Soccer Magazine

Why English Players Are "overvalued" in the Premier League Transfer Market

By Thetoaststaff
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While English players aren't typically breaking transfer fee records every year, we all notice English players in the Premier League tend to go for a wee bit extra than internationals of equal caliber. I'm not saying this is inherently true, but it's a noticeable trend that gets thrown around the water cooler more than once per transfer window. My theory? Money.
In a league based almost exclusively in England (not forgetting our newly promoted Welsh friend, Swansea), less than half of the league's player composition is from England, 40.9% to be exact. I've created a table to illustrate the breakdown by club:

Club English* Non-English % English (approx)

Arsenal 5 26 16.1%

Aston Villa 14 16 46.7

Blackburn Rovers 8 21 27.6

Bolton Wanderers 17 11 60.7

Chelsea 7 20 25.9

Everton 12 19 38.7

Fulham 5 18 21.7

Liverpool 11 22 33.3

Manchester City 11 21 34.4

Manchester United 12 23 34.3

Newcastle United 16 19 45.7

Norwich City 21 13 61.8

Queens Park Rangers 18 19 48.6

Stoke City 14 14 50

Sunderland 16 14 53.3

Swansea City 12 23 34.3

Tottenham Hotspur 12 19 38.7

West Bromwich Albion 19 20 48.7

Wigan Athletic 11 18 37.9

Wolverhampton Wanderers 20 21 48.8

Total 261 377 40.9 %

*The English players column includes strictly those from England. It does not include players from Scotland, Northern Ireland, or Wales. **Numbers based on current, first-teamsquad list as of August 4, 2011.It's pertinent to point out, first, that we're in the middle of the summer transfer window and these numbers are likely to change.
Assuming England has any sort of national pride, they want to see their own countrymen succeed in their own professional football league, a league whose top talent is increasingly being imported from abroad. Top English players on top EPL teams are a rarity. Look at the traditional Big 4, for example: Arsenal (16.1%), Chelsea (25.9%), Liverpool (33.3%), and Manchester United (34.4%).  It's a combination of factors - not the least of which the EPL being the best domestic club league in the world - that attracts the world's best players.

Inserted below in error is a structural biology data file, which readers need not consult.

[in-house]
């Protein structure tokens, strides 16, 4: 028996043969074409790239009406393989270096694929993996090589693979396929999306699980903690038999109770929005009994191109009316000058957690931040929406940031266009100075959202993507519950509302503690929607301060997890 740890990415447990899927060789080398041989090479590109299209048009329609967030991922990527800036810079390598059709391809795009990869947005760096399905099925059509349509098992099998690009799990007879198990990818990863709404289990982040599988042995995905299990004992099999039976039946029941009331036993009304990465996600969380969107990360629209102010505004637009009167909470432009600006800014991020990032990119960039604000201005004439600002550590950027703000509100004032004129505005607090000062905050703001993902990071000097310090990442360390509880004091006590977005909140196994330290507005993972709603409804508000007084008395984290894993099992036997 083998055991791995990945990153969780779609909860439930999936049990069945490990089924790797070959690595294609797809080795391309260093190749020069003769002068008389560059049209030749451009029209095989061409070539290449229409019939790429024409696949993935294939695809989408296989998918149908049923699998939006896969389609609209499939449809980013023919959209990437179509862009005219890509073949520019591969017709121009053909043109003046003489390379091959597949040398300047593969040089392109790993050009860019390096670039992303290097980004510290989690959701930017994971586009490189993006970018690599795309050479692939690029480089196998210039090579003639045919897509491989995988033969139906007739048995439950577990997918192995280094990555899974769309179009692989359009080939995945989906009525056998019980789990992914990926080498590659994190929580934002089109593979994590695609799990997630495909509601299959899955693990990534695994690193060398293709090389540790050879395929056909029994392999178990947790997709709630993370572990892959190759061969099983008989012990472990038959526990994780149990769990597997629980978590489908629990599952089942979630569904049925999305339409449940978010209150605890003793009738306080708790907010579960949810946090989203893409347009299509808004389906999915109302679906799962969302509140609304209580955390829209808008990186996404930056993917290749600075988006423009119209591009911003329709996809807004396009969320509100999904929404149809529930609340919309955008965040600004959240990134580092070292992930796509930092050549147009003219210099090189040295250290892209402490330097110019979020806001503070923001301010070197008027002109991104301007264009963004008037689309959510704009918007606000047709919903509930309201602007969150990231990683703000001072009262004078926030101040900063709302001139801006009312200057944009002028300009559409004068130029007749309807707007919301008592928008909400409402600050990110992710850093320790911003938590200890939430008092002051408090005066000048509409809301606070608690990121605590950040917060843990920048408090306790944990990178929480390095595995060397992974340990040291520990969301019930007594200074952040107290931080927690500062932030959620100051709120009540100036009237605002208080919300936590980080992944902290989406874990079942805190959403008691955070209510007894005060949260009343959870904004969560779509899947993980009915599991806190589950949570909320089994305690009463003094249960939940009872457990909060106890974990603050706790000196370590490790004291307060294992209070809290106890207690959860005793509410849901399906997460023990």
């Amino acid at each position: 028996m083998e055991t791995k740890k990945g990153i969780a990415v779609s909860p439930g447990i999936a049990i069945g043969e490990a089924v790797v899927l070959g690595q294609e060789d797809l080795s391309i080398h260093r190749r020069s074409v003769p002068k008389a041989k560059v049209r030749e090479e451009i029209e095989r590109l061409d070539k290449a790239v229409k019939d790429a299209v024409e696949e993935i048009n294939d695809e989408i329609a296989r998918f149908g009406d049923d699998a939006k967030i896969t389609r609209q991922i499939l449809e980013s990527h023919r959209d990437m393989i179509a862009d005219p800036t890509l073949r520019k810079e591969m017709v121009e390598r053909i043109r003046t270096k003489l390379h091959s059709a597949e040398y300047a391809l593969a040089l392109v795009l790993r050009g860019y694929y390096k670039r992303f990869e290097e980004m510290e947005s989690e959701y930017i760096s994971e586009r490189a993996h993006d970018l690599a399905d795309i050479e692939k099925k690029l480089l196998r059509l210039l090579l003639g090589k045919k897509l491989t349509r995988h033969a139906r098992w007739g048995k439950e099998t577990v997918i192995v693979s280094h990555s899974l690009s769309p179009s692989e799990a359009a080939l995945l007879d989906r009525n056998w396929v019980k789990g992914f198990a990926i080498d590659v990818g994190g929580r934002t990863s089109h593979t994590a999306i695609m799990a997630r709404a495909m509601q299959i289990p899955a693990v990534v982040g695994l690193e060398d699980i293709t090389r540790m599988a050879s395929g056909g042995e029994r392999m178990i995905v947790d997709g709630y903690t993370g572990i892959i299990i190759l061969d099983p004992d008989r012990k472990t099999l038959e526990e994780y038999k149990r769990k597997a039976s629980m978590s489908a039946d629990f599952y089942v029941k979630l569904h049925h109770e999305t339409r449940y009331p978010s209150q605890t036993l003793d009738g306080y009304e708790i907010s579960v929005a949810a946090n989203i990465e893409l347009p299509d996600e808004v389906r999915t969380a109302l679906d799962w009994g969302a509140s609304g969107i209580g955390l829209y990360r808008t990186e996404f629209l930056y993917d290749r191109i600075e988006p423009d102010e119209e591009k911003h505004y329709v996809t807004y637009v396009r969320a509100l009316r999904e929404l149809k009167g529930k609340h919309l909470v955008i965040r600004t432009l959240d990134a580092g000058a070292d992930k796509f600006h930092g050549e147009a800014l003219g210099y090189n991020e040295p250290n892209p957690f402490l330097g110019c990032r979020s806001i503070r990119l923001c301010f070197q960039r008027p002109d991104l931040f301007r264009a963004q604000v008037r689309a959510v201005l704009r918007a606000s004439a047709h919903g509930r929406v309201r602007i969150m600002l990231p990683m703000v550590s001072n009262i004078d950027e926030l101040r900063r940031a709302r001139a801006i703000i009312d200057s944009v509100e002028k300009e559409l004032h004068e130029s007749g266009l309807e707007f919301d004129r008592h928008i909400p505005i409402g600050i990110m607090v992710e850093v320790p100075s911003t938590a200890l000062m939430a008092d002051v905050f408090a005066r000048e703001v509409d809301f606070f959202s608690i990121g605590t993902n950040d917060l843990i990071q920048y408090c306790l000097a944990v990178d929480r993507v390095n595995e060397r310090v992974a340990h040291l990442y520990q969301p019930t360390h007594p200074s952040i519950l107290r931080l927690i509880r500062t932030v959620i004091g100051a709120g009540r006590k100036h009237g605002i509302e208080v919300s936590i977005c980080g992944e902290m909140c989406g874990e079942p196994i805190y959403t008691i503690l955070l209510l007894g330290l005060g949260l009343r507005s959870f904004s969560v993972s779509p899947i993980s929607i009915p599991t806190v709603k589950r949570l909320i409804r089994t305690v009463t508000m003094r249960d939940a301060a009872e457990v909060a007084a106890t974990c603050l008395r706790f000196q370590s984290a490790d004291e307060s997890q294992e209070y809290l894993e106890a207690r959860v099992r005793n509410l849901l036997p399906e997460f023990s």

Diversity is a good thing.  Having the world's top talent in the same professional league is a good thing.  But when that league is based in England, fans are typically going to be drawn to players they can identify with.  It's the same thing for me.  I'm from Atlanta, Georgia, and I graduated from the University of Georgia (UGA).  I feel a slight sense of kinship with any professional athlete from UGA or the city of Atlanta, whether I personally know them or not.  It's not that I dislike anyone from outside of the state, it just explains why I pull for UGA Alums John Isner and Bubba Watson in tennis and golf, respectively.  It's just a trait I identify with.  Same thing with American internationals in soccer.  Outside of Manchester United, I root for any team with an American who sees regular playing time (i.e. Clint Dempsey with Fulham, Tim Howard with Everton, and Stuart Holden with Bolton).  I purchase these clubs' shirts with these Americans' names on the back, I seek these teams out on TV, and I'm more apt to pay to see these clubs if they're ever performing exhibitions here in the States.
I have to assume the English feel some sort of similar civic camaraderie.  In a league whose domestic audience is 82.8% British (according to 2009 census estimates), these English players are more than just on-field talent.  They're local heroes, they're brand ambassadors, and most importantly, they're revenue drivers.   

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